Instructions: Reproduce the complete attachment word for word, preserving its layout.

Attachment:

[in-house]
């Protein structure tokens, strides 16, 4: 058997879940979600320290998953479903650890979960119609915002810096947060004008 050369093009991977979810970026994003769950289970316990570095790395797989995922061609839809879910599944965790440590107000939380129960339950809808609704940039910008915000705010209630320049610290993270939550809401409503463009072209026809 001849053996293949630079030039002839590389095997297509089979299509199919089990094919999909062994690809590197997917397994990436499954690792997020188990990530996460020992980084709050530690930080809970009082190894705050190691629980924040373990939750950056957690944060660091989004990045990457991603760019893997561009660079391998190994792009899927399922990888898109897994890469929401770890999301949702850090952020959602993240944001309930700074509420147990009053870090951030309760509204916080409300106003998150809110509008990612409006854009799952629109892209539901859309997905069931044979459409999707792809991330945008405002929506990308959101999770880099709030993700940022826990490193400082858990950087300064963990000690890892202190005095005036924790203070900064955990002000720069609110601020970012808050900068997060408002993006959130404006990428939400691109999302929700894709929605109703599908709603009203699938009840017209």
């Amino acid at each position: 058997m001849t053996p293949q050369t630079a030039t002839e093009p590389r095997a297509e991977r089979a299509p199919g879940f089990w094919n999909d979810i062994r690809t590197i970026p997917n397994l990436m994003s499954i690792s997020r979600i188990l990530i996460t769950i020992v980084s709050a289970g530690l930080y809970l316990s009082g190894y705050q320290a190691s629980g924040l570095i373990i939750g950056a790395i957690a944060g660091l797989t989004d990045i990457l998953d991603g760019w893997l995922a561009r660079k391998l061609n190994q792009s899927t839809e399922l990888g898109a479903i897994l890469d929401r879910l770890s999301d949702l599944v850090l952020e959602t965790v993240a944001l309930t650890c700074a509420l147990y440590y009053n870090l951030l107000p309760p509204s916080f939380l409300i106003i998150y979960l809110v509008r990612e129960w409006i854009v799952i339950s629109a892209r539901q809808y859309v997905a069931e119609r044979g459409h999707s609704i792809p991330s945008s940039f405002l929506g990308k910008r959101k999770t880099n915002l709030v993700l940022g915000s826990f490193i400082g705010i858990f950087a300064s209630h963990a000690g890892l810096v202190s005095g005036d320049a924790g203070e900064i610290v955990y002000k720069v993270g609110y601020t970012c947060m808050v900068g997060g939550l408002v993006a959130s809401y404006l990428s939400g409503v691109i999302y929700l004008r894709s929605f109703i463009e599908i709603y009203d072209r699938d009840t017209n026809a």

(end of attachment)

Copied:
[in-house]
């Protein structure tokens, strides 16, 4: 058997879940979600320290998953479903650890979960119609915002810096947060004008 050369093009991977979810970026994003769950289970316990570095790395797989995922061609839809879910599944965790440590107000939380129960339950809808609704940039910008915000705010209630320049610290993270939550809401409503463009072209026809 001849053996293949630079030039002839590389095997297509089979299509199919089990094919999909062994690809590197997917397994990436499954690792997020188990990530996460020992980084709050530690930080809970009082190894705050190691629980924040373990939750950056957690944060660091989004990045990457991603760019893997561009660079391998190994792009899927399922990888898109897994890469929401770890999301949702850090952020959602993240944001309930700074509420147990009053870090951030309760509204916080409300106003998150809110509008990612409006854009799952629109892209539901859309997905069931044979459409999707792809991330945008405002929506990308959101999770880099709030993700940022826990490193400082858990950087300064963990000690890892202190005095005036924790203070900064955990002000720069609110601020970012808050900068997060408002993006959130404006990428939400691109999302929700894709929605109703599908709603009203699938009840017209």
């Amino acid at each position: 058997m001849t053996p293949q050369t630079a030039t002839e093009p590389r095997a297509e991977r089979a299509p199919g879940f089990w094919n999909d979810i062994r690809t590197i970026p997917n397994l990436m994003s499954i690792s997020r979600i188990l990530i996460t769950i020992v980084s709050a289970g530690l930080y809970l316990s009082g190894y705050q320290a190691s629980g924040l570095i373990i939750g950056a790395i957690a944060g660091l797989t989004d990045i990457l998953d991603g760019w893997l995922a561009r660079k391998l061609n190994q792009s899927t839809e399922l990888g898109a479903i897994l890469d929401r879910l770890s999301d949702l599944v850090l952020e959602t965790v993240a944001l309930t650890c700074a509420l147990y440590y009053n870090l951030l107000p309760p509204s916080f939380l409300i106003i998150y979960l809110v509008r990612e129960w409006i854009v799952i339950s629109a892209r539901q809808y859309v997905a069931e119609r044979g459409h999707s609704i792809p991330s945008s940039f405002l929506g990308k910008r959101k999770t880099n915002l709030v993700l940022g915000s826990f490193i400082g705010i858990f950087a300064s209630h963990a000690g890892l810096v202190s005095g005036d320049a924790g203070e900064i610290v955990y002000k720069v993270g609110y601020t970012c947060m808050v900068g997060g939550l408002v993006a959130s809401y404006l990428s939400g409503v691109i999302y929700l004008r894709s929605f109703i463009e599908i709603y009203d072209r699938d009840t017209n026809a």